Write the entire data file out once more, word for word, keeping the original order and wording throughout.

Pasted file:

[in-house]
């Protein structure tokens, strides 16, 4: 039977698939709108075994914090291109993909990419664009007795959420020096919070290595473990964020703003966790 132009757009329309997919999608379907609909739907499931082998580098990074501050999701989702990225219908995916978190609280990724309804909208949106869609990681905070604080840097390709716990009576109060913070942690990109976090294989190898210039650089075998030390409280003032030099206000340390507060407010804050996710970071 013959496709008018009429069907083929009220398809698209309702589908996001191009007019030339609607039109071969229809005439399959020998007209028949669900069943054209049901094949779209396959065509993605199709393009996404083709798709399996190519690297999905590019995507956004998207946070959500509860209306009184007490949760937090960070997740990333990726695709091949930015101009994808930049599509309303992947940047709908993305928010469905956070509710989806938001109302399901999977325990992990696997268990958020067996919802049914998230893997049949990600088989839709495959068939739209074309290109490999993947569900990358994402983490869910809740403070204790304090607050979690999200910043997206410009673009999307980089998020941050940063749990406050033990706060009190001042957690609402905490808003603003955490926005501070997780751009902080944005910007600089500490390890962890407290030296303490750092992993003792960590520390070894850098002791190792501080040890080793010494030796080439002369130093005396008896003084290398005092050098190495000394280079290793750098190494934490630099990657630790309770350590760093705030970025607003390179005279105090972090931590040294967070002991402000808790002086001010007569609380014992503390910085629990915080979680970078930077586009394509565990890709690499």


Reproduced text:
[in-house]
């Protein structure tokens, strides 16, 4: 039977698939709108075994914090291109993909990419664009007795959420020096919070290595473990964020703003966790 132009757009329309997919999608379907609909739907499931082998580098990074501050999701989702990225219908995916978190609280990724309804909208949106869609990681905070604080840097390709716990009576109060913070942690990109976090294989190898210039650089075998030390409280003032030099206000340390507060407010804050996710970071 013959496709008018009429069907083929009220398809698209309702589908996001191009007019030339609607039109071969229809005439399959020998007209028949669900069943054209049901094949779209396959065509993605199709393009996404083709798709399996190519690297999905590019995507956004998207946070959500509860209306009184007490949760937090960070997740990333990726695709091949930015101009994808930049599509309303992947940047709908993305928010469905956070509710989806938001109302399901999977325990992990696997268990958020067996919802049914998230893997049949990600088989839709495959068939739209074309290109490999993947569900990358994402983490869910809740403070204790304090607050979690999200910043997206410009673009999307980089998020941050940063749990406050033990706060009190001042957690609402905490808003603003955490926005501070997780751009902080944005910007600089500490390890962890407290030296303490750092992993003792960590520390070894850098002791190792501080040890080793010494030796080439002369130093005396008896003084290398005092050098190495000394280079290793750098190494934490630099990657630790309770350590760093705030970025607003390179005279105090972090931590040294967070002991402000808790002086001010007569609380014992503390910085629990915080979680970078930077586009394509565990890709690499």